I had a good background of watching myself be empowered to succeed and watching other young people be empowered to succeed that I want to just give [them] as much leeway as possible to let [them] go out and make a mark in the world. Sometimes, when you do that with the right people, they set the world on fire in a positive way.
We have hundreds of other examples at ReVision at this point because our hiring philosophy is [to] bring in exceptional people and empower them to be the most successful people in [our] industry. They have to make that happen–you can’t do all of it for them. You have to give them a lot of leash, and for the right people, that can produce phenomenal results.
The ESOP case study cliff notes
We decided that we wanted to bet on ourselves and not hitch our wagon to two other solar companies in the northeast, and so we cut loose from the idea of a merger and we pivoted to the idea of an ESOP as a way to give the company 50 or 100 years of long-term sustainability by sharing the success of the business with the people who are actually making it happen and also as a way to enable the founders of the company to take some of the chips off the table that had accrued since the startup. We figured we could do both of those things in the form of an ESOP and that drove the decision.
So the Employee Stock Ownership Plan is actually an incarnation of the Internal Revenue Service and it was an effort by the US government as a way to share the benefits of the business with all of the employees. The transaction is really interesting in that when you sell the company to the employee trust, your company becomes tax exempt at the time of the transaction so that the employees can use the tax savings that they would have paid to the federal government to pay back the founders for the business.
It’s really a remarkable kind of way to transfer ownership from the original founders into the hands of all of the employees and the future employees of the business in a way that gives them a path to pay back the founders without spending any of their own personal money. It also incentivizes everyone to run the business in the best possible way because the employees are becoming the owners, [and] it’s in their best interest to have the company succeed because that’s gonna be their retirement vehicle. It’s also the only way for the founders to get paid back, so the founders have this great incentive to keep managing the business correctly throughout the duration of the ESOP.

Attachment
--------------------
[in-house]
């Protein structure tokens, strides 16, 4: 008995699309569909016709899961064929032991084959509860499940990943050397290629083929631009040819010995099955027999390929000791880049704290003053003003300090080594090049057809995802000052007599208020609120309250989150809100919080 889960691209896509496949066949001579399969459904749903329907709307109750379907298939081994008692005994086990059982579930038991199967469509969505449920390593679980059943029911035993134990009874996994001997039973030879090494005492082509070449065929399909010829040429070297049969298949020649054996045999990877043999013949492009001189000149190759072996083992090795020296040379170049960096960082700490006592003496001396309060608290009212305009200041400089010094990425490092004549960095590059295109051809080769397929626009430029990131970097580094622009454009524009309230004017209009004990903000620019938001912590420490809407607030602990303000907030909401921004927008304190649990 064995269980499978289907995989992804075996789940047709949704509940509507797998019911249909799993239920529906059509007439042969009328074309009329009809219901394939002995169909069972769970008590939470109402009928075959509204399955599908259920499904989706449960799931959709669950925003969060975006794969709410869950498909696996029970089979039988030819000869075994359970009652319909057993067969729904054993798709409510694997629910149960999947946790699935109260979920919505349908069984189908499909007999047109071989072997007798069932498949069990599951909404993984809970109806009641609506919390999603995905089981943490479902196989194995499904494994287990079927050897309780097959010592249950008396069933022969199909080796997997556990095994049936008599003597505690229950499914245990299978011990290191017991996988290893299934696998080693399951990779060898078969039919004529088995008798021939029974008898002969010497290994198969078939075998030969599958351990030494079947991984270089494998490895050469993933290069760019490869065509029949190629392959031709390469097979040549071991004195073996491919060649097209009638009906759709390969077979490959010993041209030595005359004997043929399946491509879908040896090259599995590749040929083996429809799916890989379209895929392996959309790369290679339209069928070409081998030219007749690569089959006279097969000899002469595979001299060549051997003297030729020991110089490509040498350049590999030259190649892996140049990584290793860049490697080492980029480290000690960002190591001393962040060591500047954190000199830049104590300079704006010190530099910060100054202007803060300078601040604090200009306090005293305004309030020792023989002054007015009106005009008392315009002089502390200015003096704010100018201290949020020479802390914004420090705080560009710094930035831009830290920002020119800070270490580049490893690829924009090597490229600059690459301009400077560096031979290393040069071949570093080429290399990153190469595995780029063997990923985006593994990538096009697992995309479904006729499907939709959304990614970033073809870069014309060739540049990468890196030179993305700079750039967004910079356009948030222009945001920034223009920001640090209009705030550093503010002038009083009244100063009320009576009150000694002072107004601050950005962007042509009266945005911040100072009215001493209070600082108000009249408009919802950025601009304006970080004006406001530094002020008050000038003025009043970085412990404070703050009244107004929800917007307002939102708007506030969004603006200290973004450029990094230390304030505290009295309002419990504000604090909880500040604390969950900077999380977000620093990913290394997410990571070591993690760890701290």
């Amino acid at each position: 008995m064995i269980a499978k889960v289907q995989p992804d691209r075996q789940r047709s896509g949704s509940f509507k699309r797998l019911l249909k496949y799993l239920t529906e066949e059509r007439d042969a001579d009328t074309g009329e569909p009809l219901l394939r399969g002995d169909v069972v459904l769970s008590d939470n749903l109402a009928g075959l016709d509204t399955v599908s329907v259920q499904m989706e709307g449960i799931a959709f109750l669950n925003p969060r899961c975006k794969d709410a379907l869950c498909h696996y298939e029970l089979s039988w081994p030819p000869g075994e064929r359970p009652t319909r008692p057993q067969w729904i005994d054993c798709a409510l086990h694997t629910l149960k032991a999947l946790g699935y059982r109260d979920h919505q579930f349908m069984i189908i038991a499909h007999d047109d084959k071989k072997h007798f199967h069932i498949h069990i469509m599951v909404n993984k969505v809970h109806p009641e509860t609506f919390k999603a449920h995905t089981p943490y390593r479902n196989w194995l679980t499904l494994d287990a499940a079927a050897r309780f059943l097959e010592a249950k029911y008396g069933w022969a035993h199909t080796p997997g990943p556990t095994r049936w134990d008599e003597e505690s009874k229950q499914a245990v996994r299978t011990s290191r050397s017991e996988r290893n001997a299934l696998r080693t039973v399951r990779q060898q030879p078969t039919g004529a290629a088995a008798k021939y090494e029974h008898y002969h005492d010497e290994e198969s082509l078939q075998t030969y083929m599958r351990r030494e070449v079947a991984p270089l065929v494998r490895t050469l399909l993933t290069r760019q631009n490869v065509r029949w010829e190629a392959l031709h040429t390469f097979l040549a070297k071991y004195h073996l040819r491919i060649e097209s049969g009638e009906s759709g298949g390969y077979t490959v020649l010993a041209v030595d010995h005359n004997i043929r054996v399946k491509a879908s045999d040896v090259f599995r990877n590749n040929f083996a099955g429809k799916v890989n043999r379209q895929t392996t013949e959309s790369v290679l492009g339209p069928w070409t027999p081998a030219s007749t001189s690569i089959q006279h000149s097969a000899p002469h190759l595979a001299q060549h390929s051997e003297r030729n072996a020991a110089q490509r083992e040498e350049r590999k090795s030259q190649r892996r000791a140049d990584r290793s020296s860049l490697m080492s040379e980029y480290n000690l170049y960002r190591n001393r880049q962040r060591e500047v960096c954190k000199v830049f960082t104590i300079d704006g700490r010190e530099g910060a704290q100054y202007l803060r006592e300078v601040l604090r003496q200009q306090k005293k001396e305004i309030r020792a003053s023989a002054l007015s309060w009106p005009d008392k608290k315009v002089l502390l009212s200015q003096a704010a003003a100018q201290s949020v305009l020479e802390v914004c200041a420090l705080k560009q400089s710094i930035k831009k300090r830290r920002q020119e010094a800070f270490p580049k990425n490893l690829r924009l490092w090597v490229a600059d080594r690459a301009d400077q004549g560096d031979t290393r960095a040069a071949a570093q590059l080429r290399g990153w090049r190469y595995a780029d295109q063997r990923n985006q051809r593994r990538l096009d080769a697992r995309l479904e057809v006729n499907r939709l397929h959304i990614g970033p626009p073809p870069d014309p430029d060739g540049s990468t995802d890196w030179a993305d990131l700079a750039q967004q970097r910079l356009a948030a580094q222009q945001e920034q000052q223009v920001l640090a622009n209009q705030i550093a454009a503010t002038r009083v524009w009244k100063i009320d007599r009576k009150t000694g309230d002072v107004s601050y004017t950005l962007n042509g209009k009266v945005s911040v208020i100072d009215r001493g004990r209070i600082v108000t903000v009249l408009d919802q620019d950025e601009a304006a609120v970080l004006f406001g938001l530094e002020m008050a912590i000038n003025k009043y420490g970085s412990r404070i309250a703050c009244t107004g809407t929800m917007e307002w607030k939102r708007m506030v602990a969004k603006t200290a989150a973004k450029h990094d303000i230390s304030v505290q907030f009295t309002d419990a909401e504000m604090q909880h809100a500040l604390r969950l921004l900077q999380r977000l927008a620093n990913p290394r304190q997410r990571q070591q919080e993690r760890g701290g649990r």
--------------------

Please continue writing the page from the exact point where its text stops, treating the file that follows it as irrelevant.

We’ve heard mostly positive feedback. [Our employees are] excited about it, they appreciate it, [they] feel like ReVision Energy has good intentions and that we want to take the best care of [our] people as possible. By the same token there’s a little doubt and confusion. How much this is really gonna benefit them over the long haul has yet to be determined because the account balances that the individuals have today are puny. You start with almost nothing and you build value over time as the company accrues value and as the founders get paid off. So right now, people are taking a leap of faith. That’s why we point to bigger, more successful companies like Cianbro to say, “Look here’s a 70-year institution in Maine that’s been an ESOP for 30 years and they’re going gangbusters.” And that helps give people confidence.
Have a great week,
Your Chenmark Team